Maintaining sobriety can be difficult for anyone who has struggled with drug or alcohol addiction. First, you have to physiologically recover from the chemical dependence caused by alcohol, heroin, methamphetamine, and most prescription drugs. This process is referred to as detox and it’s usually very physically taxing. Detox usually lasts 7-10 days and should always be conducted while you’re in a certified substance abuse detox center. Then, you have to go to rehab to work on your psychological state and to figure out what drove you to abuse substances in the first place. The rehab process can be very mentally exhausting because you’re working on changing yourself. Finally, after all that, you will leave rehab and go to a sober living house or maybe you will return home. This is typically when the trouble starts. People refuse to change their friends, their surroundings, or other factors which influence their recovery. However, if you follow the next three steps then you should be able to maintain your recovery in the long-term.

Learn Your Triggers

When you begin the path towards sobriety, you will eventually run into obstacles. You will need special tools to avoid a relapse. You will need to quickly learn to identify situations where your sobriety will be at risk. For example, a party with alcohol can be a major trigger for an alcoholic. Do not expose yourself to people, places, or things that will negatively influence your sobriety. Figure out what factors may trigger you. If you were drinking heavily to deal with feelings of loneliness, then make sure you always have people you can call or places you can go to avoid being lonely. This is why the AA and NA programs push sponsorship. Get signed up for AA or NA and get yourself a sponsor who you can call when things get bad.

Avoid Your Triggers

One of the first things you can do is to alter your environment so that you’re not around drugs and alcohol. Although some people may see these actions as a simple task, it can become very arduous for someone who is readjusting to “normal life” after treatment. For example, if you were a bartender prior to going to treatment for alcohol abuse then it goes without saying that you will need to quit that job! Avoid any tempting situations where you might want to drink or use drugs. If you are addicted to mind-altering substances like ecstasy, avoid clubs or raves where you know ecstasy use takes place. Socializing with people in certain environments is a bad idea! Don’t try to rationalize it to yourself either. Deep down you know the places and people whom you need to avoid.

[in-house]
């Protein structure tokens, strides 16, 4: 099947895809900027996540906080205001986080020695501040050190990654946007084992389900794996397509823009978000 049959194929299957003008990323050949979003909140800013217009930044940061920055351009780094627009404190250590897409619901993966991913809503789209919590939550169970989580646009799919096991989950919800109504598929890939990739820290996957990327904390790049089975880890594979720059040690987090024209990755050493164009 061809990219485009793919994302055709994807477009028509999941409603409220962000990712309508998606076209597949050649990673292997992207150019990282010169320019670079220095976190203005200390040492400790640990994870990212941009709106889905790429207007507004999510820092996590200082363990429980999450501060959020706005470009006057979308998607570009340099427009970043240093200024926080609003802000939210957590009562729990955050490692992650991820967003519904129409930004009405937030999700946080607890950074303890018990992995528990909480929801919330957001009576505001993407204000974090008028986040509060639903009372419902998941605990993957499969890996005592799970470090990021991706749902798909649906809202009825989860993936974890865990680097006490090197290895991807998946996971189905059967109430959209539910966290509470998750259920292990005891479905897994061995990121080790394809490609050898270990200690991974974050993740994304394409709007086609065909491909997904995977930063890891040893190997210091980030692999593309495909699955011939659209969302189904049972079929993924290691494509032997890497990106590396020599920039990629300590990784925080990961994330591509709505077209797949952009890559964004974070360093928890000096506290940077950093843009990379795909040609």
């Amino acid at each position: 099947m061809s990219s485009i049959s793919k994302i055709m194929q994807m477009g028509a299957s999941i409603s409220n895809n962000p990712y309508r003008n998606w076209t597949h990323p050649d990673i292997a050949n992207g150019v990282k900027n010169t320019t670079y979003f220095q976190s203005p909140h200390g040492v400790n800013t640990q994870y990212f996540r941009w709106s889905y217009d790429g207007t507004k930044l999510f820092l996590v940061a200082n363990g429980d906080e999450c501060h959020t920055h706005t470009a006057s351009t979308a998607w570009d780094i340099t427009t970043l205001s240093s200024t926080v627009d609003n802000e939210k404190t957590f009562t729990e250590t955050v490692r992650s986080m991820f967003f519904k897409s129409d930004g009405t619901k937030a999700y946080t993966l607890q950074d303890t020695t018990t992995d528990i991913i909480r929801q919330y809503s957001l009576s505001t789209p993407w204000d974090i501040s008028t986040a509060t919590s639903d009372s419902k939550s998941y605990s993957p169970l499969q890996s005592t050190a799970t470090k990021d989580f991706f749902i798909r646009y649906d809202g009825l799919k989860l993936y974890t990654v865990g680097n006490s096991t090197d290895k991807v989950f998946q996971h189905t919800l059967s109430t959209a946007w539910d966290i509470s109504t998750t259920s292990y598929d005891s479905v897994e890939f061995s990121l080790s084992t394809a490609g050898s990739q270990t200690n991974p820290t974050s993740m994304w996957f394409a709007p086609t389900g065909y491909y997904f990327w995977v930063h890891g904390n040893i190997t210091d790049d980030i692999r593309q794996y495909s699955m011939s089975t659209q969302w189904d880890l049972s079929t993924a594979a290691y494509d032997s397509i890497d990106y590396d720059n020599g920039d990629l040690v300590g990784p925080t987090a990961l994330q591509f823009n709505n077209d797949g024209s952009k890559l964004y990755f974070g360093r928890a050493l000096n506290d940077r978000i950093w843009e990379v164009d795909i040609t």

Cope with Your Triggers

The fact of the matter is you can’t run and hide from life. You will be faced with triggering situations. You will feel guilty, lonely, and depressed at some point in your recovery and that’s okay. You just need to maximize your tools for coping with situations in the healthiest way possible. Avoid letting stress and other problems build up to a breaking point. Exercise, eat healthy, and maintain relationships with people who support you and your recovery. Cut negative, toxic people out of your life. Practice meditation, yoga, or other mindful stress reduction techniques. Map out a plan for what you plan to do if you become bored or angry. Are you going to call your NA/AA sponsor? Are you going to visit with your [sober] friends? Are you going to go for a run? Prepare to be triggered at some point and decide on a plan of action for dealing with the triggering feelings. This will help you feel better about facing any obstacles down the line.

Rehab is great for those who need to learn healthy coping skills. Therapists and addiction counselors work with you to help you verbalize what factors may be triggers for you. They can also teach you healthy ways to cope with anger, like counting to ten backwards instead of immediately blowing up.

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